On the Outskirts of National Health Reform: A Comparative Assessment of Health Insurance and Access to Care in Puerto Rico and the United States
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CitationPortela, Maria, and Benjamin D. Sommers. 2015. On the Outskirts of National Health Reform: A Comparative Assessment of Health Insurance and Access to Care in Puerto Rico and the United States. The Milbank Quarterly 93 (3): 584-608.
AbstractContext: Puerto Rico is the U.S.’s largest territory, home to nearly 4 million American
citizens. Yet it has remained largely on the outskirts of U.S. health policy, including the
Affordable Care Act (ACA). This paper presents an overview of Puerto Rico’s health
care system and a comparative analysis of coverage and access to care in Puerto Rico
versus the mainland U.S.
We analyzed 2011-2012 data from the Behavioral Risk Factor and Surveillance System,
and 2012 data from the American Community Survey and its counterpart the Puerto
Rican Community Survey. Among adults 18 and over, we examined the following
outcomes: health insurance coverage; access measures such as having a usual source of
care and cost-related delays in care; self-reported health; and the receipt of recommended
preventive services such as cancer screening and glucose testing. We used multivariate
regression models to compare Puerto Rico and the U.S., adjusted for age, income,
race/ethnicity, and other demographic variables.
Findings: Uninsured rates were significantly lower in Puerto Rico (unadjusted 7.4% vs.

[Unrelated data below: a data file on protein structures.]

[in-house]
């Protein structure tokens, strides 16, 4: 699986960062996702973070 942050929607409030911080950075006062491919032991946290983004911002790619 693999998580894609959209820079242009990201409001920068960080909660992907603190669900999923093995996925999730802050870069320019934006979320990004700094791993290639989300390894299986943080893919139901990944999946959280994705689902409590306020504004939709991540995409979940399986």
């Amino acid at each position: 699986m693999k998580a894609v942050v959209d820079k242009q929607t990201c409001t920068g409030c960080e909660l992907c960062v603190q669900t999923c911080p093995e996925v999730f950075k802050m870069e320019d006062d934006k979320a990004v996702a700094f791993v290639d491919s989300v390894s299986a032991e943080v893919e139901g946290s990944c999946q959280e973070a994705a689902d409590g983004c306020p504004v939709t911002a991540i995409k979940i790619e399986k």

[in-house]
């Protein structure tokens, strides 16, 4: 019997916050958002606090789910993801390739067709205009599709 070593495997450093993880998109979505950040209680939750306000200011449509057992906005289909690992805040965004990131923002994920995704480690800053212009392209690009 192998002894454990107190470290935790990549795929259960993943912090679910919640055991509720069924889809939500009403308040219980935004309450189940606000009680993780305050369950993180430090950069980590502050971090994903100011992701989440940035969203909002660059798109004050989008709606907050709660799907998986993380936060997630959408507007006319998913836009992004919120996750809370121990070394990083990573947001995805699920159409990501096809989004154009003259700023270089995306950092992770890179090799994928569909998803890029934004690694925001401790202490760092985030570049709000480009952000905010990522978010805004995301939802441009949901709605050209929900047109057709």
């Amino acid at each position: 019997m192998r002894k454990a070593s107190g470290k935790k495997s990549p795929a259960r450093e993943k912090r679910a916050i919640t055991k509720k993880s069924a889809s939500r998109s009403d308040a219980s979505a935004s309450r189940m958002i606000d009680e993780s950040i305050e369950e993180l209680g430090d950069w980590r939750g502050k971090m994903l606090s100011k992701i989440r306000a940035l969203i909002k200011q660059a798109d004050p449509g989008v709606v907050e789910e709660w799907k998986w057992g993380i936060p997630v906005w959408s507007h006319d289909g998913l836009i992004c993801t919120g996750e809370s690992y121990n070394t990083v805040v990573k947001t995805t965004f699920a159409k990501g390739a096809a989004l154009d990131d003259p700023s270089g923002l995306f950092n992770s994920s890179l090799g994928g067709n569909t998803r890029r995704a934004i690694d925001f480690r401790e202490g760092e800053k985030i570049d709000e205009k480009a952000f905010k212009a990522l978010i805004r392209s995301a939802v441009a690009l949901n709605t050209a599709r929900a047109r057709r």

15%, adjusted difference -12.0%, p<0.001). Medicaid was far more common in Puerto
Rico. Puerto Rican residents were more likely than those in the mainland U.S. to have a
usual source of care and a check-up within the past year, and fewer experienced costrelated
delays in care. Screening rates for diabetes, mammograms, and Pap smears were
comparable or better in Puerto Rico, while colonoscopy rates were lower. Self-reported
health was slightly worse, while obesity and smoking rates were lower.
Conclusions: Despite its far poorer population, Puerto Rico outperforms the mainland
U.S. on several measures of coverage and access. However, Congressional policies
capping federal Medicaid funds to the territory have contributed to budgetary challenges.
While the ACA significantly increases federal resources in Puerto Rico, ongoing
restrictions on Medicaid funding and premium tax credits pose substantial health policy
challenges in the territory.
Citable link to this pagehttp://nrs.harvard.edu/urn-3:HUL.InstRepos:14085958
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